At Bucco’s urging, Capella earned a CIA diploma. In 2010, he returned to New Jersey, rejoining his mentor, first at Uproot in Warren, then at Hamilton Farm Country Club in Gladstone, and later at the esteemed Ryland Inn in Whitehouse Station. Other forays included line cook under Corey Heyer at the Bernards Inn in Bernardsville. Capella returned to the Ryland in 2015, further honing his skills under chef Craig Polignano and, later, Chris Albrecht. He eventually rose to chef de cuisine, a position he held for two years.

In 2017, Capella seemed on track to achieve his goal of becoming an executive chef by age 30. But he could not resist the opportunity to work under the famed Grant Achatz, even as a lowly line cook, at Achatz’s Aviary in Manhattan.

“I told myself, when I took that line-cook detour at Aviary—after 18-hour days tweezing flower petals onto hundreds of complex tasting plates, on nights I slept in Penn Station after missing the last train home to New Brunswick—I’d bring all that experience back to New Jersey and get a kitchen of my own.”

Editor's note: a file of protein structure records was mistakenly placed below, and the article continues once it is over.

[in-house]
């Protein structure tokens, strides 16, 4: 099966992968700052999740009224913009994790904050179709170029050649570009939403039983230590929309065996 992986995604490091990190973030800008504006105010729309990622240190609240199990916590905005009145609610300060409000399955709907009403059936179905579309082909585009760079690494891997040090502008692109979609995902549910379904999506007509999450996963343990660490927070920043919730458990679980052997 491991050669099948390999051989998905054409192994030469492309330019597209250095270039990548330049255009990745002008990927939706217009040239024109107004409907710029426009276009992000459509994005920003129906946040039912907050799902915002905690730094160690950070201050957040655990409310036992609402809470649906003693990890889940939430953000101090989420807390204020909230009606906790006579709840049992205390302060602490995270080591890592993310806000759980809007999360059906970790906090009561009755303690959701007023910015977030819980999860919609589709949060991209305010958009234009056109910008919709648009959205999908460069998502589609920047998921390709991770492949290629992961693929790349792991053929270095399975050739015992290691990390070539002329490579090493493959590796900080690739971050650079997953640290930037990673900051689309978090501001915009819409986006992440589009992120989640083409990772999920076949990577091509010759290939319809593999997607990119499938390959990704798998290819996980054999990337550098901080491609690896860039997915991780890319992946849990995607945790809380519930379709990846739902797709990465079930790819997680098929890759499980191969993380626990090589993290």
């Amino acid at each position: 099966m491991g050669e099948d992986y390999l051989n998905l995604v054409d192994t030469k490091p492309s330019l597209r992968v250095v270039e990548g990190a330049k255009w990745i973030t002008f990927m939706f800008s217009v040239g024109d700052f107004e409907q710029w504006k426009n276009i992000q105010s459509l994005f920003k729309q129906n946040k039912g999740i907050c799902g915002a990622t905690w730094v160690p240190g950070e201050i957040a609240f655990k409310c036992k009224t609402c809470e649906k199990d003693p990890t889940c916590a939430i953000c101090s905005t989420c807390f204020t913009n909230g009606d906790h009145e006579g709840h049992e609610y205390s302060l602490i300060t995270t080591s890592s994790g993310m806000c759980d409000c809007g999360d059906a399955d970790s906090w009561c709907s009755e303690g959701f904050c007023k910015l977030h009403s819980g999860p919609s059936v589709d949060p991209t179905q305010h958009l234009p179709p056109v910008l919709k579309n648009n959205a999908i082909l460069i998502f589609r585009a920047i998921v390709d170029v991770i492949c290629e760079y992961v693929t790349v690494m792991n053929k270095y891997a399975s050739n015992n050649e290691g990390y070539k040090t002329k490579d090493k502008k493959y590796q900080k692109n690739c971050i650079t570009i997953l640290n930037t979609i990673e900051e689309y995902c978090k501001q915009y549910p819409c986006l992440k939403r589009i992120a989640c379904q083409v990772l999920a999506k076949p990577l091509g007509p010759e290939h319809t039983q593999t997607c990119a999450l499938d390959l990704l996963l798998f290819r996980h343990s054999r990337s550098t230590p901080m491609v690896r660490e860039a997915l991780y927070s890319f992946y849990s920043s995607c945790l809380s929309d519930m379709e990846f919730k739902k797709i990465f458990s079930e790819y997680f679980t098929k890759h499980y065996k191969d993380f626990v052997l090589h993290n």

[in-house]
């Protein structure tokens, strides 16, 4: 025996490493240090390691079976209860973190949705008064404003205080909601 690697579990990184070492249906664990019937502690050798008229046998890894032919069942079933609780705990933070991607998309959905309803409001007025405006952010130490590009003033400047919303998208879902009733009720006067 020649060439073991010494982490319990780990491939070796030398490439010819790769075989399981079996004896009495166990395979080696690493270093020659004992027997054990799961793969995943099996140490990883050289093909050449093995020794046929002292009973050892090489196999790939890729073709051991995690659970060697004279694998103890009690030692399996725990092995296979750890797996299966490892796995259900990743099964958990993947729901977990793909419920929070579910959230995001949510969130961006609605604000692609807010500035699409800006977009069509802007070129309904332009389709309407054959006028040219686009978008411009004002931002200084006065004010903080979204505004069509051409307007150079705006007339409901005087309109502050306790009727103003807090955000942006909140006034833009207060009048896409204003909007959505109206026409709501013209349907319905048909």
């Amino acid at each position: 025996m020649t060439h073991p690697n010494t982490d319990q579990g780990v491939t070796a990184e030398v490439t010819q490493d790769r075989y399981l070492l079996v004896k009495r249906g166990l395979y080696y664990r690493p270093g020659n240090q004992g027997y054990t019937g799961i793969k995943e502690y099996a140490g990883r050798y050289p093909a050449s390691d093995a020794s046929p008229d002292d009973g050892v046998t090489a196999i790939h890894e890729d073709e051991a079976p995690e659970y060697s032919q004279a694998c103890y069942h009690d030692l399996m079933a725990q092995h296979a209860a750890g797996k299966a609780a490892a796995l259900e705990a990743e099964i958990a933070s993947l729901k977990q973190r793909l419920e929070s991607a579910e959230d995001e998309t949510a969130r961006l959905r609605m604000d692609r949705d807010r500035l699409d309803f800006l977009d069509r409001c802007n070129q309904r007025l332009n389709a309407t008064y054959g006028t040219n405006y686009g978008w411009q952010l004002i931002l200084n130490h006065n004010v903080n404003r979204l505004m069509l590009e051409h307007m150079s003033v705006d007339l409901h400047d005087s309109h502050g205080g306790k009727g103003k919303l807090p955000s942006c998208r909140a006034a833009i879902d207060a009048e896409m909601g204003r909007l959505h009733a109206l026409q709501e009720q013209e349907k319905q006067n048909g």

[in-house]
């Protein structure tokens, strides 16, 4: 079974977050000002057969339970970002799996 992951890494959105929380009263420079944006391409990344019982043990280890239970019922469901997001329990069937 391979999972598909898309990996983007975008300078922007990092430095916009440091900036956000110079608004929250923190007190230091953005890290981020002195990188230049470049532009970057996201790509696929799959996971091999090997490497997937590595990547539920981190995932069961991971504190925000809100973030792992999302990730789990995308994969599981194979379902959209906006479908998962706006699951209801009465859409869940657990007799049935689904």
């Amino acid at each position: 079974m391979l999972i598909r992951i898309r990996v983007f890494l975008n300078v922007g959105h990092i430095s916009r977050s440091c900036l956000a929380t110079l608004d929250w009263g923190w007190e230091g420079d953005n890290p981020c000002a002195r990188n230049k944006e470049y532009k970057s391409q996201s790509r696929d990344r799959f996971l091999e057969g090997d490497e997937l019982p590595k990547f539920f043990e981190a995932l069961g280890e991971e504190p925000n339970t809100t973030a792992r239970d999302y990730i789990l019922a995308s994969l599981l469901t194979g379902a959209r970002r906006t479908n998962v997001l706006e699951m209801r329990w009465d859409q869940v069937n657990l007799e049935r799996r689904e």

A little over a year later, with dining powerhouse Ryan DePersio acting as matchmaker, Capella took the helm at ATH. Recalls Florio, “We told A.J., ‘We know what you can do. Go ahead and knock it out of the park.’”

From left: Rohan duck breast with brussels sprouts, crispy potato confit and papas bravas in shallot purée; shaved vegetable salad with lemon and pepitas. Photo by Cayla Zahoran

Capella may not be Aaron Judge, but he’s hit some home runs. He sautéed a heaping bouquet of wild Jersey mushrooms in butter, nestling them onto a velvety bed of white polenta topped with a quivering sous-vide egg. A cast-iron-seared Rohan duck breast—sweet and juicy from a brown-sugar marinade—romped with a frisky green-olive tapenade and a wreath of crisp fried kale. 
As for his flash-fried brussels sprouts sprinkled with sea salt, apple cider vinaigrette and sweet bursts of pomegranate seed, we snarfed ’em down like candy.

Most memorable was Capella’s take on the classic and ever-popular duo of Spanish octopus and potatoes. After gently poaching the tentacles in an aromatic broth and sautéing them in brown butter, he nests some choice morsels, along with delicate beads of trout roe, in a dainty white bowl. With a technique learned at Aviary, Capella covers these treasures with a cloud of aerated potato mousseline. The dish arrives at the table looking as innocent as a bowl of vanilla ice cream. But each sensual, exquisitely flavorful bite of octopus, bathed in silken potato, may leave you blushing.